Chapter 14


About an hour after they had all separated (it being now past three in the morning), beau Didapper, whose passion for Fanny permitted him not to close his eyes, but had employed his imagination in contrivances how to satisfy his desires, at last hit on a method by which he hoped to effect it. He had ordered his servant to bring him word where Fanny lay, and had received his information; he therefore arose, put on his breeches and nightgown, and stole softly along the gallery which led to her apartment; and, being come to the door, as he imagined it, he opened it with the least noise possible and entered the chamber. A savour now invaded his nostrils which he did not expect in the room of so sweet a young creature, and which might have probably had no good effect on a cooler lover. However, he groped out the bed with difficulty, for there was not a glimpse of light, and, opening the curtains, he whispered in Joseph’s voice (for he was an excellent mimic), “Fanny, my angel! I am come to inform thee that I have discovered the falsehood of the story we last night heard. I am no longer thy brother, but the lover; nor will I be delayed the enjoyment of thee one moment longer. You have sufficient assurances of my constancy not to doubt my marrying you, and it would be want of love to deny me the possession of thy charms.”— So saying, he disencumbered himself from the little clothes he had on, and, leaping into bed, embraced his angel, as he conceived her, with great rapture. If he was surprised at receiving no answer, he was no less pleased to find his hug returned with equal ardour. He remained not long in this sweet confusion; for both he and his paramour presently discovered their error. Indeed it was no other than the accomplished Slipslop whom he had engaged; but, though she immediately knew the person whom she had mistaken for Joseph, he was at a loss to guess at the representative of Fanny. He had so little seen or taken notice of this gentlewoman, that light itself would have afforded him no assistance in his conjecture. Beau Didapper no sooner had perceived his mistake than he attempted to escape from the bed with much greater haste than he had made to it; but the watchful Slipslop prevented him. For that prudent woman, being disappointed of those delicious offerings which her fancy had promised her pleasure, resolved to make an immediate sacrifice to her virtue. Indeed she wanted an opportunity to heal some wounds, which her late conduct had, she feared, given her reputation; and, as she had a wonderful presence of mind, she conceived the person of the unfortunate beau to be luckily thrown in her way to restore her lady’s opinion of her impregnable chastity. At that instant, therefore, when he offered to leap from the bed, she caught fast hold of his shirt, at the same time roaring out, “O thou villain! who hast attacked my chastity, and, I believe, ruined me in my sleep; I will swear a rape against thee, I will prosecute thee with the utmost vengeance.” The beau attempted to get loose, but she held him fast, and when he struggled she cried out “Murder! murder! rape! robbery! ruin!” At which words, parson Adams, who lay in the next chamber, wakeful, and meditating on the pedlar’s discovery, jumped out of bed, and, without staying to put a rag of clothes on, hastened into the apartment whence the cries proceeded. He made directly to the bed in the dark, where, laying hold of the beau’s skin (for Slipslop had torn his shirt almost off), and finding his skin extremely soft, and hearing him in a low voice begging Slipslop to let him go, he no longer doubted but this was the young woman in danger of ravishing, and immediately falling on the bed, and laying hold on Slipslop’s chin, where he found a rough beard, his belief was confirmed; he therefore rescued the beau, who presently made his escape, and then, turning towards Slipslop, received such a cuff on his chops, that, his wrath kindling instantly, he offered to return the favour so stoutly, that had poor Slipslop received the fist, which in the dark passed by her and fell on the pillow, she would most probably have given up the ghost. Adams, missing his blow, fell directly on Slipslop, who cuffed and scratched as well as she could; nor was he behindhand with her in his endeavours, but happily the darkness of the night befriended her. She then cried she was a woman; but Adams answered, she was rather the devil, and if she was he would grapple with him; and, being again irritated by another stroke on his chops, he gave her such a remembrance in the guts, that she began to roar loud enough to be heard all over the house. Adams then, seizing her by the hair (for her double-clout had fallen off in the scuffle), pinned her head down to the bolster, and then both called for lights together. The Lady Booby, who was as wakeful as any of her guests, had been alarmed from the beginning; and, being a woman of a bold spirit, she slipt on a nightgown, petticoat, and slippers, and taking a candle, which always burnt in her chamber, in her hand, she walked undauntedly to Slipslop’s room; where she entered just at the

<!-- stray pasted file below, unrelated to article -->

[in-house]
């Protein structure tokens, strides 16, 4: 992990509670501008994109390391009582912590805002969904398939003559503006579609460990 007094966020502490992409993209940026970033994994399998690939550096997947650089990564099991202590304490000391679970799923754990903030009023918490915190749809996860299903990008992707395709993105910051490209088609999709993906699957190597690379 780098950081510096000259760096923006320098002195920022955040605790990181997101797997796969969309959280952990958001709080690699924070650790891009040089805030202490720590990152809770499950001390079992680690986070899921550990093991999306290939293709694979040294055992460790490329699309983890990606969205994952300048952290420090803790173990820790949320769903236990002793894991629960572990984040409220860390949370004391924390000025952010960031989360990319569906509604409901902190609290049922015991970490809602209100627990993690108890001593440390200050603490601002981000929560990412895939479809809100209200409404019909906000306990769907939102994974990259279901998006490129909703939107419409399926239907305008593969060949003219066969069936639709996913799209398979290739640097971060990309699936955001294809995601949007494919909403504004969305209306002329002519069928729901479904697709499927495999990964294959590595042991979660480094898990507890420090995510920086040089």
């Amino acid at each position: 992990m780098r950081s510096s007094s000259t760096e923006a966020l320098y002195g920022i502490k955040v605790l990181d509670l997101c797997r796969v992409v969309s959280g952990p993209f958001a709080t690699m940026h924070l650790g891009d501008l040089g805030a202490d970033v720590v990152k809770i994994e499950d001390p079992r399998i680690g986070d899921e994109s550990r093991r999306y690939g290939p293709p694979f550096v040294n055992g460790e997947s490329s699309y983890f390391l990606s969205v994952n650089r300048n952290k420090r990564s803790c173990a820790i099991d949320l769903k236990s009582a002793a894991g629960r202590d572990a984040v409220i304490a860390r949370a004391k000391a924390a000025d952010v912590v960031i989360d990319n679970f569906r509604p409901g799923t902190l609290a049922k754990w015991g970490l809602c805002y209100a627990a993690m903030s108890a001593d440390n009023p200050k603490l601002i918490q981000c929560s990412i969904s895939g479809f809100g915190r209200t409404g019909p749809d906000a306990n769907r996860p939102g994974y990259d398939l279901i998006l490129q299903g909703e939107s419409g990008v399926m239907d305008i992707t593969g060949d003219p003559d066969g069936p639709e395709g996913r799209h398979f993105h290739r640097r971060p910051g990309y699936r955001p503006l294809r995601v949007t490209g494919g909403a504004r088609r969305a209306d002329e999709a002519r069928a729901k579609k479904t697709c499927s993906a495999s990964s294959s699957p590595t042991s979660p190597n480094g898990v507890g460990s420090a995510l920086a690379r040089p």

By PanEris using Melati.

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